It is unwise to go on a hunch when deciding which extension needs to go; instead, run a performance test to measure the impact of each installed module. The most basic way to conduct such a check is to disable plugins one by one and then assess how the website loading speed changes. As a result, you can take note of the extensions causing performance bottlenecks and deactivate them.

However, manual evaluation can be time-consuming and tedious when the number of plugins amounts to several dozen or more. So, a more reasonable (and ironic) alternative to manual checks is a plugin that will run an overall analysis of your page and detect the extensions that undermine the website performance. Just do not forget to deactivate it as well after you have dealt with disrupting modules.

Also, it wouldn’t go amiss to analyse if there are possible functional overlaps between your active plugins.

Besides that, cut down on the plugins for the tasks you can perform manually. Automation is awesome, but it’s not worth sacrificing the loading speed for it.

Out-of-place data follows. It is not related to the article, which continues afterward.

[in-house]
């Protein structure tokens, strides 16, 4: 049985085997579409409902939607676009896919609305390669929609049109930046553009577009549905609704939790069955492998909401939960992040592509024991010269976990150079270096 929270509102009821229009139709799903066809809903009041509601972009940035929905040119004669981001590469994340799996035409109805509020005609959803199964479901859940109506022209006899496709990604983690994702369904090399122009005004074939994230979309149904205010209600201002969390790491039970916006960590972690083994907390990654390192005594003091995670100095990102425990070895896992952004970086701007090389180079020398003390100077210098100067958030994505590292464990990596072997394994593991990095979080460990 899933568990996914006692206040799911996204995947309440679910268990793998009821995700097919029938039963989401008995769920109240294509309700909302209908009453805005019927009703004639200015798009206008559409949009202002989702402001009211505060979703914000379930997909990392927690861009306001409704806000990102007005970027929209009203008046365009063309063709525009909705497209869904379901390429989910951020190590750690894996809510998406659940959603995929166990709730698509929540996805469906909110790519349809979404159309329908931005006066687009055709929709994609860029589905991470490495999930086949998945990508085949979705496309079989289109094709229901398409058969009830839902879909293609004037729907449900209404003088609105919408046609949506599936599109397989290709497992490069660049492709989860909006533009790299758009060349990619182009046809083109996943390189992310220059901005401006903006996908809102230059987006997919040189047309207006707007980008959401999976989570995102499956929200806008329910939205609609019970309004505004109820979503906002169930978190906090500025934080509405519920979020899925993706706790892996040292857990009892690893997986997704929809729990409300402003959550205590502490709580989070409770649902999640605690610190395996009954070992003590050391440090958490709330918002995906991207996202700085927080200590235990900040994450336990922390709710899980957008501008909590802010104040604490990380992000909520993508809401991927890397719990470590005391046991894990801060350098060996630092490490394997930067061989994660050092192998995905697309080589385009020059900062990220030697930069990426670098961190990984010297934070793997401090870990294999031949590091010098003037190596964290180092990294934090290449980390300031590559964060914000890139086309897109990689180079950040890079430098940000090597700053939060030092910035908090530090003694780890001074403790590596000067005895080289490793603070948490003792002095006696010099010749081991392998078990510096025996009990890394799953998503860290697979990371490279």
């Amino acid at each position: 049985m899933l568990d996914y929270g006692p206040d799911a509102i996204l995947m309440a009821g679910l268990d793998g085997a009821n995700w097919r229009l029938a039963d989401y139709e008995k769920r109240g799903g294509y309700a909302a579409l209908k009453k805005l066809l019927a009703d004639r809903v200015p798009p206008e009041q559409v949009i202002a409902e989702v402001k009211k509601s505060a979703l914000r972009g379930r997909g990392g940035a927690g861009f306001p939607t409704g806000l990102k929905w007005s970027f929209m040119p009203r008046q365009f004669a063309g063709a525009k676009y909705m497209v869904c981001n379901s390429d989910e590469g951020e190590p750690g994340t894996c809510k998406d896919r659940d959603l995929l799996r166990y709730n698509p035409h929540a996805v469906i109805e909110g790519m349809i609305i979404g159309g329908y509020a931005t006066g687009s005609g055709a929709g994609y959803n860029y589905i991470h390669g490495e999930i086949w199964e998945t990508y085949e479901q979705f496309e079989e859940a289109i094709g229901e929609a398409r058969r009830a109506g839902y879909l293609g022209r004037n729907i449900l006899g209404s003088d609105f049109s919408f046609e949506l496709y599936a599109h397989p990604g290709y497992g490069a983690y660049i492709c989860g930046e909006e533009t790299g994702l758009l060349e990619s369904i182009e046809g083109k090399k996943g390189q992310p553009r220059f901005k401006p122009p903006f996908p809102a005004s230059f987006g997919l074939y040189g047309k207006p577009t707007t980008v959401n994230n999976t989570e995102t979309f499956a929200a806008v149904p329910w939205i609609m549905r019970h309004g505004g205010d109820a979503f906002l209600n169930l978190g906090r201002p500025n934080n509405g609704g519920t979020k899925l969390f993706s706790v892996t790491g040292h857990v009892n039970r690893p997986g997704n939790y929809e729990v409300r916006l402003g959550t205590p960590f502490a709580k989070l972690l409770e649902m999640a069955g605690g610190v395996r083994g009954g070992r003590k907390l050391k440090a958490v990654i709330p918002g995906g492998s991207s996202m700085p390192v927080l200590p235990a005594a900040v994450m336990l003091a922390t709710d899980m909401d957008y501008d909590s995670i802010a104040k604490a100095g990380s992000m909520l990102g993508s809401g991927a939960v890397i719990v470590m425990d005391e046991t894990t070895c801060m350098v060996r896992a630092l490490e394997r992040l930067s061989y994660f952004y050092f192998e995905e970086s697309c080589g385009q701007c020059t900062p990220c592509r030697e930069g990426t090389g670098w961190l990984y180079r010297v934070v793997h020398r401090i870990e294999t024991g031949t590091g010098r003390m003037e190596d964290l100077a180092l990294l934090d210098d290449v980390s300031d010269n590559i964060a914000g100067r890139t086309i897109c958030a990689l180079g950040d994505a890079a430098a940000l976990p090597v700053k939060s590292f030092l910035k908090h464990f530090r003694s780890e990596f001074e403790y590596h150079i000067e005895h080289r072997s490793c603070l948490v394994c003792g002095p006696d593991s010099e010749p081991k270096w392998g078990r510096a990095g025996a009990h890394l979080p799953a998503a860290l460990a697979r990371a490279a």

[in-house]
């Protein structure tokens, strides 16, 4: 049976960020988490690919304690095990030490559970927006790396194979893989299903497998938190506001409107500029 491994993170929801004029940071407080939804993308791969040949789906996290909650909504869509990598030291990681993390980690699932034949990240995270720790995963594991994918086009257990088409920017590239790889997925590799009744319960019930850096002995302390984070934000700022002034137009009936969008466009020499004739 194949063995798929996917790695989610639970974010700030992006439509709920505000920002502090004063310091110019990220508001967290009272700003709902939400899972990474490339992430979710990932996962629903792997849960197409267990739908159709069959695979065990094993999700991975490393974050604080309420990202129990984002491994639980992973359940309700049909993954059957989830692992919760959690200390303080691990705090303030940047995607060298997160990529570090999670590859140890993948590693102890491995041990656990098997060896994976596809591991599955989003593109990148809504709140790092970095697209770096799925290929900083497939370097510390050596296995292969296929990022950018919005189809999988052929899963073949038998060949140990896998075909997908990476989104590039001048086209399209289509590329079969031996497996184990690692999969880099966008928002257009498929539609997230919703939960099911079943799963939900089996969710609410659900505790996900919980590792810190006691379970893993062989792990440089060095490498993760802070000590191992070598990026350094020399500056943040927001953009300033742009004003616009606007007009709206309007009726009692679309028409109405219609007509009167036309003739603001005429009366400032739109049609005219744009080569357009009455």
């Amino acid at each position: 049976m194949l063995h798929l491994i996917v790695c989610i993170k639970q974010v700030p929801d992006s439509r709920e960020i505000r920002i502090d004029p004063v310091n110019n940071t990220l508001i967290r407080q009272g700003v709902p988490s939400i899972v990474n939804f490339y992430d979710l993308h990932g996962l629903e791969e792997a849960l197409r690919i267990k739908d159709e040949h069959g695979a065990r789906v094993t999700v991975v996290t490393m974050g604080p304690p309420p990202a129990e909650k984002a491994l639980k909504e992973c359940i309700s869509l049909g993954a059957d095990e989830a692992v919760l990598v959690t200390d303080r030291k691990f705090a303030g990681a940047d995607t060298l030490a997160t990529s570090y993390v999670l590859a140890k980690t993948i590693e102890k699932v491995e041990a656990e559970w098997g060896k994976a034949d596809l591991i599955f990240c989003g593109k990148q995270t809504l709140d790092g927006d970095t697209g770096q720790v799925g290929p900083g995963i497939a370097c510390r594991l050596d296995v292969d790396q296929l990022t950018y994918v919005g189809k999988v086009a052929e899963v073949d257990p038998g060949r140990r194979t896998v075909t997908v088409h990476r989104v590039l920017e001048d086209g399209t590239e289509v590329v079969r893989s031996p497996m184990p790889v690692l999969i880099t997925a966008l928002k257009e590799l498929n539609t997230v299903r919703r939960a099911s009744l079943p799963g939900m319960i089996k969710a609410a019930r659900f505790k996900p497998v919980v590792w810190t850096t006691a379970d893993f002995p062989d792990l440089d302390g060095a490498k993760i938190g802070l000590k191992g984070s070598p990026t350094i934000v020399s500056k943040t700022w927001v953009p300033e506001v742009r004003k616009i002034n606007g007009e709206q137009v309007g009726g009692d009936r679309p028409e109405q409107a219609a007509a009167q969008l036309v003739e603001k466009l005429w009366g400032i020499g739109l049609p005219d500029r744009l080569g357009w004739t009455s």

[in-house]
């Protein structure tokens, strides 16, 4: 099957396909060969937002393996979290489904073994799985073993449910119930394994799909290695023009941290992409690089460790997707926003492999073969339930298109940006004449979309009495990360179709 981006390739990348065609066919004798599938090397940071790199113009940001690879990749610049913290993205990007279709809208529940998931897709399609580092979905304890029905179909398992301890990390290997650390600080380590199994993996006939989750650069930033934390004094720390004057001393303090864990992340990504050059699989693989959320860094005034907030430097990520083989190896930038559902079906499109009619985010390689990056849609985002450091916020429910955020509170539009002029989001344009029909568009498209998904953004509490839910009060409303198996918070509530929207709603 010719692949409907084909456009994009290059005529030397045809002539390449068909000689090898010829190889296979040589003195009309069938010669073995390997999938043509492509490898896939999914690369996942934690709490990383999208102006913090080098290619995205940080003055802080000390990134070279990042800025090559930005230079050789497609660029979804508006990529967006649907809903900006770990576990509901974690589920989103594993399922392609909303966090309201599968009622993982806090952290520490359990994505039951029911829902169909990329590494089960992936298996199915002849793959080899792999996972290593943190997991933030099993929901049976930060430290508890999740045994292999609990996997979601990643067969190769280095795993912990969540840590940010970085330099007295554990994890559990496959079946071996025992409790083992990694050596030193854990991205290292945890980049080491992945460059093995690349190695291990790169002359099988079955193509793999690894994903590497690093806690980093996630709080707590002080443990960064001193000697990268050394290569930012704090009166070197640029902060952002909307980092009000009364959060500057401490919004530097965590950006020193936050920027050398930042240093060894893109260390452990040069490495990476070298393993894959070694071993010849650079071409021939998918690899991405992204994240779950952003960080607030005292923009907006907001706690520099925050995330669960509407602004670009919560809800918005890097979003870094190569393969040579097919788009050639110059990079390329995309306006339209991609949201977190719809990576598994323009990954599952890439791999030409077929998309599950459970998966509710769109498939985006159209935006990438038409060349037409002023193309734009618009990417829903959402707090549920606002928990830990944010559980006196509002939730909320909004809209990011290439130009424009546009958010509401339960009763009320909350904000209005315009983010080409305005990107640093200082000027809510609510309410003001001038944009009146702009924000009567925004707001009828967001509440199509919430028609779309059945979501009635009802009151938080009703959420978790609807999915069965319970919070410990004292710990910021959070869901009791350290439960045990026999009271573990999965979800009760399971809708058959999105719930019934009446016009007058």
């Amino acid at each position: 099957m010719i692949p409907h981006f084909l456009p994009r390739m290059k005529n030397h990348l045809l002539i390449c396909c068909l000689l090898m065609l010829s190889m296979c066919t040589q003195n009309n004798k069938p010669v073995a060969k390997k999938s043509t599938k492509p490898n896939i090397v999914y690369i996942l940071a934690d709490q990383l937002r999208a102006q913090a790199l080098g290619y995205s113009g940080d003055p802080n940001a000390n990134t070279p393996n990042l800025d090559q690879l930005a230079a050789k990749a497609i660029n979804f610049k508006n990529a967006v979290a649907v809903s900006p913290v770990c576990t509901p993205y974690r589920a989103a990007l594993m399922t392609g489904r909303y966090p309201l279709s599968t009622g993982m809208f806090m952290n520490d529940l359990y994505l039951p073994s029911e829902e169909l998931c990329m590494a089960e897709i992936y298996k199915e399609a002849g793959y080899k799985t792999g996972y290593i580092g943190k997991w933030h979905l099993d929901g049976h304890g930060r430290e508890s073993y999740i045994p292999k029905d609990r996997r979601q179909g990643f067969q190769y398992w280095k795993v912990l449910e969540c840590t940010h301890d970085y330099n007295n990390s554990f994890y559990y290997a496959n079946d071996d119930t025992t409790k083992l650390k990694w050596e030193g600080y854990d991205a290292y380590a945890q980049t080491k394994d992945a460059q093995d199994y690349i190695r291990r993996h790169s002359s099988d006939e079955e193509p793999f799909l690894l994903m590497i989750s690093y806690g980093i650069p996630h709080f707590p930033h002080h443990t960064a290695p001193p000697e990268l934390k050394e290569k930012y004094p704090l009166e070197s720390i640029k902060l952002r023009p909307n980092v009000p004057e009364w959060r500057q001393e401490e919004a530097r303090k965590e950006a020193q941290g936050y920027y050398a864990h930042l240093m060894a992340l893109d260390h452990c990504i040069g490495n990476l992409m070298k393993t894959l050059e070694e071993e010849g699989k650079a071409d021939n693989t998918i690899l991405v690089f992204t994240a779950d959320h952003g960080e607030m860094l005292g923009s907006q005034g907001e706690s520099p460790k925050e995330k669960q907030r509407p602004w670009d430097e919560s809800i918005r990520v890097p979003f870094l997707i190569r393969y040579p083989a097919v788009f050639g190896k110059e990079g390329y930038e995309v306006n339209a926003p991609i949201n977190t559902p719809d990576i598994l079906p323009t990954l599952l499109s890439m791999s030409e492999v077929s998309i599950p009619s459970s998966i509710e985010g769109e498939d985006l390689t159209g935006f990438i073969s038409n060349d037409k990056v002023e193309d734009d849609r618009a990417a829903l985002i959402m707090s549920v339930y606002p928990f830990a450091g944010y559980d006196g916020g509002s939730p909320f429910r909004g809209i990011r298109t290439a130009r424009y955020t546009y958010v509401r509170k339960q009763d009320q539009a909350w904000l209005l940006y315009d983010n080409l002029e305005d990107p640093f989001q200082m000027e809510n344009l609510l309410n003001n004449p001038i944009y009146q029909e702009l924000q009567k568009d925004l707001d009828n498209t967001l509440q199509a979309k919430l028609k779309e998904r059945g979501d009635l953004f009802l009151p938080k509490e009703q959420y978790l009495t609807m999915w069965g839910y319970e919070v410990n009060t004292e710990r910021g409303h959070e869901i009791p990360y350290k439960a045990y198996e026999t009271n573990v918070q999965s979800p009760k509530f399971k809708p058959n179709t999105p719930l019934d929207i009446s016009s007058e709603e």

2. Use a Content Delivery Network (CDN).

Another culprit in slow page loading is the physical distance between the website server and the website visitor. As strange as it may seem in the age of 5G, it takes time for information to travel, especially if the destination is offbeat. This may not be a major challenge for locally-oriented website owners, yet in case you harbor ambitions to make a statement on the global market, this factor may impede your success – unless you rely on a CDN.

A content delivery network is a group of servers, distributed around the world and working together to facilitate access to web content. A CDN is not the same as a web host, as it does not store content; instead, it copies and puts for storage different web content assets (JavaScript files, images, HTML pages, style sheets, etc.) and promptly transfers them from the server closest to a visitor when needed.

CDN implementation offers multiple benefits to site owners. It not only decreases page loading time drastically but also helps websites handle more traffic without failure. To top it off, CDNs enhance their cybersecurity protection from common malicious attacks, like DDoS and such. 

At present, there is a wide selection of CDN solutions, with Cloudfare and Fastly taking the lead as the most functional ones. Setting up an average CDN for your website is a simple process that does not require specific skills and therefore can be carried out by website owners themselves.